Good investor data are hard to findBy Nancy Watzman Jun 29 2011 12:18 p.m.
In a recent report to Congress, mandated by the Dodd-Frank financial overhaul law, the SEC maintained that "because selecting a broker-dealer or investment adviser is one of the most important decisions that investors face, information to help them make this choice should be easy to find, easy to use, and easy to understand."
But if you do a simple google search for the name of your broker or investment adviser and “disciplinary action” or “fine” you are unlikely to come up with much. While the information on broker-dealers and investment advisers is all a matter of public record, you need a degree in government webology to find it.
The U.S. Securities and Exchange Commission (SEC) website includes a search page where anybody can look up an investment adviser firm or an an investment adviser representative, here. At present, any firm with assets of more than $25 million must register here. But as of July 21, the anniversary of the passage of the Dodd-Frank financial overhaul law, only advisers managing $100 million or more will register with the Commission. If they are smaller, they register with the state.
To find the disciplinary actions against a firm you need to know where to look—the terminology is “Part 1A Item 11 Disclosure Information DRPs.” But even when you click here you may not get all the available information about a particular firm or individual. That’s because if the information is reported elsewhere, the firm need only indicate that fact.
You have to go over to the Financial Industry Regulatory Authority (FINRA), a self regulating organization (SRO), which maintains BrokerCheck. Here it’s possible to look up a broker-dealer firm or an individual broker-dealer. The search mechanism returns a PDF which you can read through to find the disciplinary information. FINRA also maintains several other public databases on its website where you can get additional information.
Investor advisers are also required to deliver printed brochures directly to clients that contains basic information about their businesses, including disciplinary actions. But of course it is difficult to know whether this requirement is followed in all instances--and the descriptions in these brochures do not go into as much detail as what is available through the websites.
It is nearly impossible to do a comprehensive analysis of invester adviser and broker-dealer data because of the way that the SEC and FINRA make them available. Much of the information is locked behind proprietary interfaces and generated on PDFs that make it difficult to manipulate.
Because FINRA is not a government agency, it is not subject to the Freedom of Information Act (FOIA). While both the SEC and FINRA publish regular summaries of their enforcement actions here and here, it is not simple to take these to determine, for example, which major firm has racked up the most violations over the past several years.
Furthermore, FINRA is the contractor that maintains all of the data—including the investment adviser data—for the SEC. While the SEC makes a portion of its invester adviser data available here in a spreadsheet format, according to SEC staff additional details must be purchased from FINRA—the full data file available costs $1,680. And even that doesn't include all the information.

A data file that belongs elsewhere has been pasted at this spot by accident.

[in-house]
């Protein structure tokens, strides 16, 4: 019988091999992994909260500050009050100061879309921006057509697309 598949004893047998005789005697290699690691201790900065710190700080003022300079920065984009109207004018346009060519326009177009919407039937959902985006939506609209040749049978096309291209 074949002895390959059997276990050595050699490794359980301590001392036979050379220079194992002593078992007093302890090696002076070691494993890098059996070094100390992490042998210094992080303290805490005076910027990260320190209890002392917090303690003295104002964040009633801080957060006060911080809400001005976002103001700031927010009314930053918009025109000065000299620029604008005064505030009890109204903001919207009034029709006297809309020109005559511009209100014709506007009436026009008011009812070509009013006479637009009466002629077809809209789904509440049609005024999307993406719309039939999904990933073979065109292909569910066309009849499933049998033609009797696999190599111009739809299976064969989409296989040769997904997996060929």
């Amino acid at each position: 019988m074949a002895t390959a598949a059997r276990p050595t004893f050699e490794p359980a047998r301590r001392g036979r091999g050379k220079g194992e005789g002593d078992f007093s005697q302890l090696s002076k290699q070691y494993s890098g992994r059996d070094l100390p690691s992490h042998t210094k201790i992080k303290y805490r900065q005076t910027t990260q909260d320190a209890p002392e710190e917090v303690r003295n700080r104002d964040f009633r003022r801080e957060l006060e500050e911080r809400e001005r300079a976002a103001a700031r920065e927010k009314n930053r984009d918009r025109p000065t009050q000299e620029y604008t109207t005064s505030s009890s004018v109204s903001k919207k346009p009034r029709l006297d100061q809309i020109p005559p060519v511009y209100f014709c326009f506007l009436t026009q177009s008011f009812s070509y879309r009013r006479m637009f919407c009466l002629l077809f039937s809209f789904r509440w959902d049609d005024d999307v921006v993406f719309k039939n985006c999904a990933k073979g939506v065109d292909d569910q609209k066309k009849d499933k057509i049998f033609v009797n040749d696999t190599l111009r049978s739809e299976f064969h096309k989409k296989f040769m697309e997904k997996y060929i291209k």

Congress recognized that there was a problem when it passed the Dodd-Frank financial overhaul. The law mandated that the SEC study how to make investor data more easily accessible and that it implement changes within 18 months after the study was delivered, in January.
Among the options considered by the agency in its study was consolidating invester-adviser and broker-dealer into one database. But that would be impossible to implement within the 18-month deadline, said the agency, so instead it proposed some stopgap measures-creating a search mechanism that would return results from both databases, for example, and creating a means where a user could search by zip code.
The report also recommends that more research be done to determine what changes should be made in the long term. But no where does it discuss the idea of making the underlying data available to the public in electronic format, so that journalists, developers, businesses, and members of the public can obtain it to do their own analyses.
Into this void a for-profit company has entered. Brightscope, a website that got its start rating company 401(k) plans, in April started to provide a one-stop search based on SEC and FINRA data where you can look up both invester advisers and broker-dealers. The firm has developed a rating system that reflects disciplinary records.
However, according to a company spokesman, the firm had to use “technological means,” to wrest the data from the two sites. He said that the company is in “discussions” with FINRA about a rule change that “would make the data more widely available to all.”
Meanwhile, the Sunlight Foundation filed a FOIA today asking the SEC for the complete data set—in electronic form--underlying investment adviser filings.
About the data
What: Invester adviser and broker-dealer disciplinary actions
Where: SEC oversees invester adviser data and the Financial Industry Regulatory Authority (FINRA), a self regulating organization (SRO), oversees broker-dealer data. However, FINRA is contractor for the SEC maintaining all of these data.
Availability: Available via public websites
Usability: Most data locked behind proprietary interfaces, not downloadable in machine readable format
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